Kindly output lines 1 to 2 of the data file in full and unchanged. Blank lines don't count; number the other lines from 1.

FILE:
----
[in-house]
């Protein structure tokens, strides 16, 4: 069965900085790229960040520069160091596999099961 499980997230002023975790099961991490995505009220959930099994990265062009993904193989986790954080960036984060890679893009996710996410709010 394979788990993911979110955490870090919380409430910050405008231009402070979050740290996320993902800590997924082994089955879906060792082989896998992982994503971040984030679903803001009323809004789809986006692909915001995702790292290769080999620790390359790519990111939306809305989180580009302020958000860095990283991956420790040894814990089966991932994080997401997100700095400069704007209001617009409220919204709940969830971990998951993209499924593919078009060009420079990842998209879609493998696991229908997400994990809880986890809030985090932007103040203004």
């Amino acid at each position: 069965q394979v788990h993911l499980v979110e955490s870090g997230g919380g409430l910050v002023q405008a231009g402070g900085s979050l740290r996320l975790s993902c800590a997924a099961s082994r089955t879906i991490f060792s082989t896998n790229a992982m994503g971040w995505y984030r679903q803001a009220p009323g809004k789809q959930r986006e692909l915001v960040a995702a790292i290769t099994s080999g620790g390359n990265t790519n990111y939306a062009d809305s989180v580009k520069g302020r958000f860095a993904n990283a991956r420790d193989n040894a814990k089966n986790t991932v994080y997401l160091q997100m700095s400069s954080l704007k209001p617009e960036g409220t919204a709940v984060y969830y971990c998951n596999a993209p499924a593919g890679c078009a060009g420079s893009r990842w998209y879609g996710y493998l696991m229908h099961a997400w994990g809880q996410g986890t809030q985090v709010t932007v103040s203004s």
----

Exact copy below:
[in-house]
């Protein structure tokens, strides 16, 4: 069965900085790229960040520069160091596999099961 499980997230002023975790099961991490995505009220959930099994990265062009993904193989986790954080960036984060890679893009996710996410709010 394979788990993911979110955490870090919380409430910050405008231009402070979050740290996320993902800590997924082994089955879906060792082989896998992982994503971040984030679903803001009323809004789809986006692909915001995702790292290769080999620790390359790519990111939306809305989180580009302020958000860095990283991956420790040894814990089966991932994080997401997100700095400069704007209001617009409220919204709940969830971990998951993209499924593919078009060009420079990842998209879609493998696991229908997400994990809880986890809030985090932007103040203004």